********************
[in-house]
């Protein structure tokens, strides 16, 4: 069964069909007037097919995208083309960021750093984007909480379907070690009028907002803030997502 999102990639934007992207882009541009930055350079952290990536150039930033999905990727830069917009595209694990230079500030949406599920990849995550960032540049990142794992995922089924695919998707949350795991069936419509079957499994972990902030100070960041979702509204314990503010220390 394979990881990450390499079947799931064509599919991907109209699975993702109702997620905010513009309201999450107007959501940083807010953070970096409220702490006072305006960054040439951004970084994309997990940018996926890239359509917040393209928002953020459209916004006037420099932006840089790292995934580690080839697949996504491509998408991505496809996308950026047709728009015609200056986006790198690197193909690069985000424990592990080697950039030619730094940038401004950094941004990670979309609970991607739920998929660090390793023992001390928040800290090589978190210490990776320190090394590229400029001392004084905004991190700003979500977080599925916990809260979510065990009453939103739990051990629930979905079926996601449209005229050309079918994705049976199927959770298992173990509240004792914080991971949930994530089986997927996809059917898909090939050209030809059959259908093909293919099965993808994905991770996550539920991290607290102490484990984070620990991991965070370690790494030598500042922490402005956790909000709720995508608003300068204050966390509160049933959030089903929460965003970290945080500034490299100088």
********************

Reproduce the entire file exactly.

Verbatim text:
[in-house]
């Protein structure tokens, strides 16, 4: 069964069909007037097919995208083309960021750093984007909480379907070690009028907002803030997502 999102990639934007992207882009541009930055350079952290990536150039930033999905990727830069917009595209694990230079500030949406599920990849995550960032540049990142794992995922089924695919998707949350795991069936419509079957499994972990902030100070960041979702509204314990503010220390 394979990881990450390499079947799931064509599919991907109209699975993702109702997620905010513009309201999450107007959501940083807010953070970096409220702490006072305006960054040439951004970084994309997990940018996926890239359509917040393209928002953020459209916004006037420099932006840089790292995934580690080839697949996504491509998408991505496809996308950026047709728009015609200056986006790198690197193909690069985000424990592990080697950039030619730094940038401004950094941004990670979309609970991607739920998929660090390793023992001390928040800290090589978190210490990776320190090394590229400029001392004084905004991190700003979500977080599925916990809260979510065990009453939103739990051990629930979905079926996601449209005229050309079918994705049976199927959770298992173990509240004792914080991971949930994530089986997927996809059917898909090939050209030809059959259908093909293919099965993808994905991770996550539920991290607290102490484990984070620990991991965070370690790494030598500042922490402005956790909000709720995508608003300068204050966390509160049933959030089903929460965003970290945080500034490299100088």